WORCESTER, MA, July 1, 2022 – The EcoTarium Museum of Science and Nature is welcoming a new resident to the grounds this summer and asking the public’s help to name the female golden eagle.

To help select the eagle’s name, visit The public vote will end on July 2, 2022, with a special announcement on July 4, 2022, at 2:00 pm at the EcoTarium during the holiday.

“This majestic golden eagle will act as an ambassador to other wild members of her species. The EcoTarium is thrilled to exhibit two of North America’s native eagle species side by side,” stated Zoological Manager Rachel Davison, EcoTarium, “We are excited that she will get a special welcome to the museum with a name contribution by the community.”

The golden eagle has been acclimating to her new home and is now on display at the eagle habitat, along with her companion, bald eagle Dianne. The EcoTarium’s current bald eagle resident Dianne lost her companion in May 2020. The EcoTarium acquired the new resident for a habitat mate and has been slowly introduced to Dianne in the eagle habitat. This introduction will be carefully monitored by the EcoTarium animal care team to ensure the safety of all residents.

The female golden eagle was acquired from the Teton Raptor Center in Wilson, WY, after being deemed non-releasable due to being non-flighted and seemingly tame. Found in Farson, WY, in April of 2021, she was a long-term patient of the Teton Raptor Center. The Teton Raptor Center performed multiple flight tests, and although she would attempt to fly, she was unable to gain any lift. Her radiographs and physical exams have shown no abnormalities that would explain her inability to fly. She was shipped via flight cargo from Salt Lake City, UT, to Boston, MA, on May 19, 2022 and spent 30 days in quarantine at the EcoTarium under the veterinary care of Tufts Wildlife Clinic.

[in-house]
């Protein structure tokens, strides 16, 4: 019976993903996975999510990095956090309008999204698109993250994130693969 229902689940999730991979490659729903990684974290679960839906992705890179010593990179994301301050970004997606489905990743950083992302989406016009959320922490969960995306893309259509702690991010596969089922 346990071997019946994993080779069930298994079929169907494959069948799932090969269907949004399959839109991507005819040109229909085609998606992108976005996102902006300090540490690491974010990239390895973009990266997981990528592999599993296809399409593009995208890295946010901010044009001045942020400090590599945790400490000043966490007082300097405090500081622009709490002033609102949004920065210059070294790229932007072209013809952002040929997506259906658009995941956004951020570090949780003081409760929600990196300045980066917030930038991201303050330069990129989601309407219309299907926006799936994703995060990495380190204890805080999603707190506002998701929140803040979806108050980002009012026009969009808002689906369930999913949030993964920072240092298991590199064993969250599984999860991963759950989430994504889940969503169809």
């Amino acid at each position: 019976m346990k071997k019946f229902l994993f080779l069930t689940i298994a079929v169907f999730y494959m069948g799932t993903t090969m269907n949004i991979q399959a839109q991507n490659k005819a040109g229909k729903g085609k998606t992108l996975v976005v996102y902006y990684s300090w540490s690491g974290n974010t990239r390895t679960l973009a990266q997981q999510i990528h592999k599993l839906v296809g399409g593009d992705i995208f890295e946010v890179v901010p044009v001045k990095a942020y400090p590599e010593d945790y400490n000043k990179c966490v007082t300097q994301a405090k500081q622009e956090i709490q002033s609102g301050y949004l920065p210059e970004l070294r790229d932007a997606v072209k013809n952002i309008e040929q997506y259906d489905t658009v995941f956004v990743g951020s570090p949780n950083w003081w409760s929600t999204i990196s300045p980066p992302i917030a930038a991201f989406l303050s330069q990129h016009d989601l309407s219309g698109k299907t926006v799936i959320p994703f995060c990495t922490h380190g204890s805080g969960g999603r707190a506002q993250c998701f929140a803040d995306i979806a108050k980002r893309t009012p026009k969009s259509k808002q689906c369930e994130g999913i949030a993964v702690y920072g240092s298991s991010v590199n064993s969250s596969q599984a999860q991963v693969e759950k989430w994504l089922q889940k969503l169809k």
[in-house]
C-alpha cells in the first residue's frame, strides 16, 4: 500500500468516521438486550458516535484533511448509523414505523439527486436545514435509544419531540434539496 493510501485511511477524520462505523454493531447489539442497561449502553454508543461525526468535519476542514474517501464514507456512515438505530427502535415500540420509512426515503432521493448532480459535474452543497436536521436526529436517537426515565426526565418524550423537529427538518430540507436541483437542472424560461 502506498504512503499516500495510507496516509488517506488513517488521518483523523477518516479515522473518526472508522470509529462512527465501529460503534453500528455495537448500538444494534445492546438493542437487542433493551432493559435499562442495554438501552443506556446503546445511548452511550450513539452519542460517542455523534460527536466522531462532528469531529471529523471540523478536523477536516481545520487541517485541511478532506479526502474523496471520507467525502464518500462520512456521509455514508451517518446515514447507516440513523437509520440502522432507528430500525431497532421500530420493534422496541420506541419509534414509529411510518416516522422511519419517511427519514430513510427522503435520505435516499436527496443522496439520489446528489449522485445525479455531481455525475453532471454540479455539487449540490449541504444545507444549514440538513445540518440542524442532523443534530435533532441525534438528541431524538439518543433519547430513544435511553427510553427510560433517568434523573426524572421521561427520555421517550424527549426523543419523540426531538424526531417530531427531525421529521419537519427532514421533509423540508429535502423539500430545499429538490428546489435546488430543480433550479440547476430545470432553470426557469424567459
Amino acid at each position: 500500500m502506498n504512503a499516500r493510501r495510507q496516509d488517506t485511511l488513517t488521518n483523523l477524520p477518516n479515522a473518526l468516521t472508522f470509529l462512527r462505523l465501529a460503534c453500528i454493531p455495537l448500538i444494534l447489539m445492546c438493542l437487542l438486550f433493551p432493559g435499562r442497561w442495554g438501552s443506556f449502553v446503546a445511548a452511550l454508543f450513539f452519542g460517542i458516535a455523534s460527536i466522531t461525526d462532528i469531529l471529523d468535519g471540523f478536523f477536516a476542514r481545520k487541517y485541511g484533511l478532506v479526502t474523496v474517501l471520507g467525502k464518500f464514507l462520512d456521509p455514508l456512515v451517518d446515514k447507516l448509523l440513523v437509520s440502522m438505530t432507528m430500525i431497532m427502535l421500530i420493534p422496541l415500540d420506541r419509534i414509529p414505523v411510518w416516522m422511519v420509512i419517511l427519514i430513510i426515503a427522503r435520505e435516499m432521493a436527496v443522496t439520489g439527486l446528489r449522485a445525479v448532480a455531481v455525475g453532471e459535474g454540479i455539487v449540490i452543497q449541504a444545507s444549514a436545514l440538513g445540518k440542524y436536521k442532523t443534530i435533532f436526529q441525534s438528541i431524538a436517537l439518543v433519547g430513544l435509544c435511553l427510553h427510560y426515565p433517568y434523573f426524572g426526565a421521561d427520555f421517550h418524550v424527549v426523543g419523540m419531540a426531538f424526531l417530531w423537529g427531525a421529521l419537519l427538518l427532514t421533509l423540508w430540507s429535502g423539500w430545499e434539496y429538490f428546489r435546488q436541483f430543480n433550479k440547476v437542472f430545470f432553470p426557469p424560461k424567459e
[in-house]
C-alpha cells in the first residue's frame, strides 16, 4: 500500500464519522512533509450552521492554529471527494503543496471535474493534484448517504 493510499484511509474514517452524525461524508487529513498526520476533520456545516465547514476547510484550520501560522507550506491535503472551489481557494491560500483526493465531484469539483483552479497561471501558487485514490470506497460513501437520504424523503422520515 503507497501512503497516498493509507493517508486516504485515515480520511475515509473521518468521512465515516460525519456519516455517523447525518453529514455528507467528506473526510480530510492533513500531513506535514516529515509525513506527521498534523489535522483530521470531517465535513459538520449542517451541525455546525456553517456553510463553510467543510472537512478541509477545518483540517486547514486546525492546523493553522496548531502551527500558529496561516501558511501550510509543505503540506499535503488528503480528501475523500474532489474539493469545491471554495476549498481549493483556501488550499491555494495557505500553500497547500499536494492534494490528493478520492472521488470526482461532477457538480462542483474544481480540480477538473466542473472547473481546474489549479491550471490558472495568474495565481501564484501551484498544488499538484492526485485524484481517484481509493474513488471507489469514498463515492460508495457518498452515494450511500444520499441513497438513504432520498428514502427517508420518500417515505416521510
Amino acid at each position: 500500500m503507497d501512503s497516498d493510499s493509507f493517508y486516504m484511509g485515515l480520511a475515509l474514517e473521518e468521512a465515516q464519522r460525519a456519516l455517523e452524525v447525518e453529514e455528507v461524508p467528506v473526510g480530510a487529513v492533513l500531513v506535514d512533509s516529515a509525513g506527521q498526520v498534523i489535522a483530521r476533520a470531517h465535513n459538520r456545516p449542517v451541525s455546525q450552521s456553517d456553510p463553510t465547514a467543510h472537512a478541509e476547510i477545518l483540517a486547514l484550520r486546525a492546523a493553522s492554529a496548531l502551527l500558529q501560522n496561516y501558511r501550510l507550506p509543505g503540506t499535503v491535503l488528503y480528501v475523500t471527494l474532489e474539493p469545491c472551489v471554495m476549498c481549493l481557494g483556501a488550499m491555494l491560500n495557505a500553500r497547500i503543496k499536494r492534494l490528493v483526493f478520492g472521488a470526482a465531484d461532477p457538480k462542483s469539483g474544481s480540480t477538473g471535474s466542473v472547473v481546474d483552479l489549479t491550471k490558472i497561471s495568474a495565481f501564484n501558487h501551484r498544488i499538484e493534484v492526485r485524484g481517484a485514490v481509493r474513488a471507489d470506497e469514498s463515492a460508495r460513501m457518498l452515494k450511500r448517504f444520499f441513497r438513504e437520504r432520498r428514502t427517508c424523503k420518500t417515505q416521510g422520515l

You can place a vote for a small donation at All proceeds of the donation will go to support the care of the animal.

“The EcoTarium’s zoo fulfills an important part of our mission to inspire a passion for science and nature,” said EcoTarium President/CEO Noreen Johnson Smith. “When we see these beautiful animals up close, we develop compassion and become better stewards of wildlife and wild spaces.”

Many of the animals at the EcoTarium are acquired due to injuries, illness, human socialization, or other issues which make them non-releasable to the wild. All enclosures have been specially designed to meet the natural needs of the species as well as to accommodate any physical limitations of the individual animal. All animals receive regular check-ups from their vets and daily interaction with their caretakers.